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Interview with Jeff Fischer of Habit Wine

March 24, 2015

Habit Wine is one of the small batch wine labels our esteemed Wine Director, George Pitsironis, loves to have on hand at Union. New on our wine list is their 2014 Rose, which you won’t be able to find in too many other places due to its very small production. And recently, Chef Kalman and George Pitsironis served Habit Wine when they were given the honor of cooking dinner at the James Beard Foundation.
 
Habit Wine was started by Jeff Fischer, a man who prides himself on knowing his vineyards and providing his customers with sustainable wines that taste great.
 
From the Habit Website:

Habit is fortunate enough to be able to work closely with the best vineyard sites throughout Santa Barbara County.

All of our vineyards are managed by Coastal Vineyard Care Association which has a strong commitment to farming using sustainable, organic and bio-dynamic practices.

You can read more about Jeff and Habit wines at their wesbite. Please enjoy our interview with Jeff below.
 
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(Photo from Andreear.com)
 
 
~ How did you get started making wine?

I moved to Cali as an actor and was waiting tables at a nice restaurant. But I had a lot of free time. So I took some wine making classes in Woodland Hills and started buying fruit to do that. I was buying so little fruit that people would give it to me for free. In 1995 I started making my first wine. I didn’t start Habit until 2008.

I eventually worked for a wine maker and learned at a different level. I worked for free for a couple of years in exchange for space. It turned from a hobby (about 10 cases a year) to something bigger. (8 – 3 barrels of wine per year)

I went in search of the right grapes. I was lucky to come upon a region that was mostly undiscovered. I was looking to make a porto blend and in Santa Barbara it was grown well. The grapes fit the site, the temperature. I was tasting on these small properties and I was super blown away by the quality. The Bordeaux. It was shocking how incredible these vineyards were.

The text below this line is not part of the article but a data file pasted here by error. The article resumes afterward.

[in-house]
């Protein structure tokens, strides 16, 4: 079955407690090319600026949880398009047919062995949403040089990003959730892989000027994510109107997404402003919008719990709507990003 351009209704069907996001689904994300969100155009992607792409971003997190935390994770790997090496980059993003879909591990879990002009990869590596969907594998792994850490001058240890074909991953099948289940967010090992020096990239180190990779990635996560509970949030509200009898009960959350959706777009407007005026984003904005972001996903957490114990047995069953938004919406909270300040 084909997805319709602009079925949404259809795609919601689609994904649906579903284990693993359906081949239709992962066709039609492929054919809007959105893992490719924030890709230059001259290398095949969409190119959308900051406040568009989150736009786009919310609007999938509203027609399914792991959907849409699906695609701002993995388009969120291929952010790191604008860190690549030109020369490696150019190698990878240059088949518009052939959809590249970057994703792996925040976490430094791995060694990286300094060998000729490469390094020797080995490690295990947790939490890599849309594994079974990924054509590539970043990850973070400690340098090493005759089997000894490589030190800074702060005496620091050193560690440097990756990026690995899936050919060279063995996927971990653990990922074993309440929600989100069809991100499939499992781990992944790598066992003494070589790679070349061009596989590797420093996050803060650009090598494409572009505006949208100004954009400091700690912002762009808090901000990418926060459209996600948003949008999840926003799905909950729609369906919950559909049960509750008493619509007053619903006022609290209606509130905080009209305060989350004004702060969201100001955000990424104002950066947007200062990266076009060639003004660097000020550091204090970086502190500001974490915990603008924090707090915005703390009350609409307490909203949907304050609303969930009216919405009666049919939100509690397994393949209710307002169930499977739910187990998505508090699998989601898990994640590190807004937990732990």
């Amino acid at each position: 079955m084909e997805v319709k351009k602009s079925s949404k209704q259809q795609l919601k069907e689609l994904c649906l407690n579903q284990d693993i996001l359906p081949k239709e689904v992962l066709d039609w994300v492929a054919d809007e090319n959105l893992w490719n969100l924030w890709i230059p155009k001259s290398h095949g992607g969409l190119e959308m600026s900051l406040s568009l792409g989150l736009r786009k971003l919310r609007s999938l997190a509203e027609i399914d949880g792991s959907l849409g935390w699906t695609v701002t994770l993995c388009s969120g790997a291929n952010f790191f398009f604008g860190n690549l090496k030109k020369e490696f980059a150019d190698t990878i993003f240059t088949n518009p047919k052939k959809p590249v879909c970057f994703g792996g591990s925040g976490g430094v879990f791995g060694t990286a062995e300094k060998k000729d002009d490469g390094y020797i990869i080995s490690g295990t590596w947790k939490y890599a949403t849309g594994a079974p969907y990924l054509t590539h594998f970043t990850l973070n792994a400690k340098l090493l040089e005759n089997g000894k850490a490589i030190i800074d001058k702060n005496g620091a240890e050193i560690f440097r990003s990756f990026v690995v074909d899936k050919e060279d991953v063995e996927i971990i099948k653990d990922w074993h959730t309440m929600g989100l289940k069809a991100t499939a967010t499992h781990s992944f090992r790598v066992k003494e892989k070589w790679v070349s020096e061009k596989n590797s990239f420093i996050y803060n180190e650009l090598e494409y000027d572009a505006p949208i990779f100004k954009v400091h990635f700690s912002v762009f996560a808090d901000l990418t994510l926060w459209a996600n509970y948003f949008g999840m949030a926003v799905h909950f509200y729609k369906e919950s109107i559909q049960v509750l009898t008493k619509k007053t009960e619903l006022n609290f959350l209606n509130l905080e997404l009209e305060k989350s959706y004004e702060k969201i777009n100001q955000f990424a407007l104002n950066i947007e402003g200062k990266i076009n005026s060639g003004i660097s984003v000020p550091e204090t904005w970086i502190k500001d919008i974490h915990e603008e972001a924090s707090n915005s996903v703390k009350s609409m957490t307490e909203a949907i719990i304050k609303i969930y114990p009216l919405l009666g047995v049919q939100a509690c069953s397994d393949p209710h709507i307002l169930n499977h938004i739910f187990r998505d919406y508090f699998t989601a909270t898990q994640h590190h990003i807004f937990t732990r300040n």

~ What makes a wine special?

Wine making is not just only about the fruit, but it is the most important part. I’d rather make less wine of outstanding quality than produce a lot of wine but not have the quality be as high. I make what I can. The fruit I buy now is so expensive. I only take on vineyards I love because I’m only making 2500 cases of 7 different wines.

~ How do you think about sustainability?

We’re not using anything but water. The land is the most important thing. I trust my management team. I’ve known them for years.

I also don’t use capsules in the field, because they’re not recyclable. On the bottle, I use real cork. It’s very expensive but recyclable. You can drop them off at Gelsons. I could save a lot of money on synth cork, but it keeps people in the cork business in business. It’s a real art form. I also try to make conscious decisions on keeping the weight of glass down for shipping.

~ What are you excited about in the near future?

This is the second time bottling a Rose of which Union got quite a bit. And that’s out now. We’re also getting ready to bottle a few new white wines in the beginning of April. Just getting ready for harvest and getting organized is exciting.

It’s also just neat to see Habit in all of these terrific restaurants. At first I felt lucky if I could sell a bottle. People are really loving it.

~ What’s your favorite kind of wine?

I like ’em all or I wouldn’t make it. It depends on a given day or what I’m eating. If I’m eating oysters, I love the Savignon Blanc. If it’s chicken, I might go Gruner. I love the Pinot that I make. It’s just very expense and small.

It’s like movies. Sometimes you want to watch an action movie. Sometimes you want something else.

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